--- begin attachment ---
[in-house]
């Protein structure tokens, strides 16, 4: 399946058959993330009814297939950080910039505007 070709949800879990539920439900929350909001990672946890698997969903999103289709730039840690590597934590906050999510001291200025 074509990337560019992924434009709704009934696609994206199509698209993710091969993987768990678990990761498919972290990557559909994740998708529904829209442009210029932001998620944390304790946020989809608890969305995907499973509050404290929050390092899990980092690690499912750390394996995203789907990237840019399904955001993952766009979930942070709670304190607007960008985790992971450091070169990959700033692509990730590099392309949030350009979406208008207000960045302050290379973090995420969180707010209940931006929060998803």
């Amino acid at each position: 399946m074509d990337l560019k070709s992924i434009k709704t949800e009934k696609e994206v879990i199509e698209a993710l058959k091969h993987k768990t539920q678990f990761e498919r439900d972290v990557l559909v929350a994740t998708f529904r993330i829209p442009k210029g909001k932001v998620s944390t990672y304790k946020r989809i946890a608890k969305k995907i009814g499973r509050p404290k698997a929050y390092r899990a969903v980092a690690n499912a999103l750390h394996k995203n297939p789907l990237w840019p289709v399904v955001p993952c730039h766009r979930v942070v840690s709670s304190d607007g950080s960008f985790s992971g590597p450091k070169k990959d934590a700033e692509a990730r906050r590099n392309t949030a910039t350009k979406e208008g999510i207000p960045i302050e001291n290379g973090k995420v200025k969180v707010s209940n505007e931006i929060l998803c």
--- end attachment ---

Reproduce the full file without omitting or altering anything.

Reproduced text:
[in-house]
């Protein structure tokens, strides 16, 4: 399946058959993330009814297939950080910039505007 070709949800879990539920439900929350909001990672946890698997969903999103289709730039840690590597934590906050999510001291200025 074509990337560019992924434009709704009934696609994206199509698209993710091969993987768990678990990761498919972290990557559909994740998708529904829209442009210029932001998620944390304790946020989809608890969305995907499973509050404290929050390092899990980092690690499912750390394996995203789907990237840019399904955001993952766009979930942070709670304190607007960008985790992971450091070169990959700033692509990730590099392309949030350009979406208008207000960045302050290379973090995420969180707010209940931006929060998803």
């Amino acid at each position: 399946m074509d990337l560019k070709s992924i434009k709704t949800e009934k696609e994206v879990i199509e698209a993710l058959k091969h993987k768990t539920q678990f990761e498919r439900d972290v990557l559909v929350a994740t998708f529904r993330i829209p442009k210029g909001k932001v998620s944390t990672y304790k946020r989809i946890a608890k969305k995907i009814g499973r509050p404290k698997a929050y390092r899990a969903v980092a690690n499912a999103l750390h394996k995203n297939p789907l990237w840019p289709v399904v955001p993952c730039h766009r979930v942070v840690s709670s304190d607007g950080s960008f985790s992971g590597p450091k070169k990959d934590a700033e692509a990730r906050r590099n392309t949030a910039t350009k979406e208008g999510i207000p960045i302050e001291n290379g973090k995420v200025k969180v707010s209940n505007e931006i929060l998803c």